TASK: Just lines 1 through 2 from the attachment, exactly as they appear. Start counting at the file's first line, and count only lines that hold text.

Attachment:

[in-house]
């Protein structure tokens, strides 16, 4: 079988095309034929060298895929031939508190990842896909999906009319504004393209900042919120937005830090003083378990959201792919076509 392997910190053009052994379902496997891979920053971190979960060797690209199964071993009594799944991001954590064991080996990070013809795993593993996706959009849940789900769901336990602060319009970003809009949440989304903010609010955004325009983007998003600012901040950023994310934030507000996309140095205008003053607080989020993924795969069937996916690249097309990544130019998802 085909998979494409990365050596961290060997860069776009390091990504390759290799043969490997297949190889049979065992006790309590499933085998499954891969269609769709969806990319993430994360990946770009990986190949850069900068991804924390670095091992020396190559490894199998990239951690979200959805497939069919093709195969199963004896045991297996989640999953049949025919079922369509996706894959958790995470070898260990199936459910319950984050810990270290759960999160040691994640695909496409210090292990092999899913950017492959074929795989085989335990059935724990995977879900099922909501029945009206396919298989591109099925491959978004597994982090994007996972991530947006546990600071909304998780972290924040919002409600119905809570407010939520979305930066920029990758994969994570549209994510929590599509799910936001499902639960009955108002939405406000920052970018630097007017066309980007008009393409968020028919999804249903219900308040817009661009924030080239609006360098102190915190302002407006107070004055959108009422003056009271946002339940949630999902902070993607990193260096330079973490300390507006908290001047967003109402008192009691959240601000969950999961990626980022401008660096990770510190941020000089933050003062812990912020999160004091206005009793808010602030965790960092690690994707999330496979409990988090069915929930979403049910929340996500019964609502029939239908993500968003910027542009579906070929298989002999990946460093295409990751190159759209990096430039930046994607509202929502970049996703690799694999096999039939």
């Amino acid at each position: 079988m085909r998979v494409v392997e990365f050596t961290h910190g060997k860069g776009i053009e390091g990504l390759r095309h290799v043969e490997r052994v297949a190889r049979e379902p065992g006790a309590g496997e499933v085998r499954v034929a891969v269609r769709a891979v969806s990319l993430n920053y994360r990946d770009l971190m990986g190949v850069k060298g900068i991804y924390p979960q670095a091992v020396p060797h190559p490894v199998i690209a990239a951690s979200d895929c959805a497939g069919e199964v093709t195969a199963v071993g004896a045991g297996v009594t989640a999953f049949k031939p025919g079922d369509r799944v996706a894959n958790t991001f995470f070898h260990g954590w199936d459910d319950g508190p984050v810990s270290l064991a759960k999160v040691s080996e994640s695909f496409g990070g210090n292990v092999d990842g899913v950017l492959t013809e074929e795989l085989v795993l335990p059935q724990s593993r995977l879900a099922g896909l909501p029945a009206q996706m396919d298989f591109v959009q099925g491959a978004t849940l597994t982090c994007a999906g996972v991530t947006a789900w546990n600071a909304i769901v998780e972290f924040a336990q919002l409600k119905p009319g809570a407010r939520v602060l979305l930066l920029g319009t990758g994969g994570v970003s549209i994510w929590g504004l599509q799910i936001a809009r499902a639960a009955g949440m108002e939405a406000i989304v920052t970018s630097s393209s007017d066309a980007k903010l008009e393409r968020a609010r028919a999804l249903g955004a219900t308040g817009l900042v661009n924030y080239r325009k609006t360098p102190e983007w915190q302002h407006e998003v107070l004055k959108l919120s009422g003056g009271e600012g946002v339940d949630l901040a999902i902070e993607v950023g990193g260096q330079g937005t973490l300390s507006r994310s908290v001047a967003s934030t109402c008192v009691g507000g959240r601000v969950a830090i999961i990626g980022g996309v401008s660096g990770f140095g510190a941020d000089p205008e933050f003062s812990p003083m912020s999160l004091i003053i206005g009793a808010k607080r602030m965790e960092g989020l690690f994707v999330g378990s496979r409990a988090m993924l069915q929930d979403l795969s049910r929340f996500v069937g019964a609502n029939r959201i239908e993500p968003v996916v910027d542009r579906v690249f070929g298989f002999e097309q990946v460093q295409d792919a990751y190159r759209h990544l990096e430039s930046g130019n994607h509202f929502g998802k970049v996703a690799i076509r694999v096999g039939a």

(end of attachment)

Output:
[in-house]
């Protein structure tokens, strides 16, 4: 079988095309034929060298895929031939508190990842896909999906009319504004393209900042919120937005830090003083378990959201792919076509 392997910190053009052994379902496997891979920053971190979960060797690209199964071993009594799944991001954590064991080996990070013809795993593993996706959009849940789900769901336990602060319009970003809009949440989304903010609010955004325009983007998003600012901040950023994310934030507000996309140095205008003053607080989020993924795969069937996916690249097309990544130019998802 085909998979494409990365050596961290060997860069776009390091990504390759290799043969490997297949190889049979065992006790309590499933085998499954891969269609769709969806990319993430994360990946770009990986190949850069900068991804924390670095091992020396190559490894199998990239951690979200959805497939069919093709195969199963004896045991297996989640999953049949025919079922369509996706894959958790995470070898260990199936459910319950984050810990270290759960999160040691994640695909496409210090292990092999899913950017492959074929795989085989335990059935724990995977879900099922909501029945009206396919298989591109099925491959978004597994982090994007996972991530947006546990600071909304998780972290924040919002409600119905809570407010939520979305930066920029990758994969994570549209994510929590599509799910936001499902639960009955108002939405406000920052970018630097007017066309980007008009393409968020028919999804249903219900308040817009661009924030080239609006360098102190915190302002407006107070004055959108009422003056009271946002339940949630999902902070993607990193260096330079973490300390507006908290001047967003109402008192009691959240601000969950999961990626980022401008660096990770510190941020000089933050003062812990912020999160004091206005009793808010602030965790960092690690994707999330496979409990988090069915929930979403049910929340996500019964609502029939239908993500968003910027542009579906070929298989002999990946460093295409990751190159759209990096430039930046994607509202929502970049996703690799694999096999039939």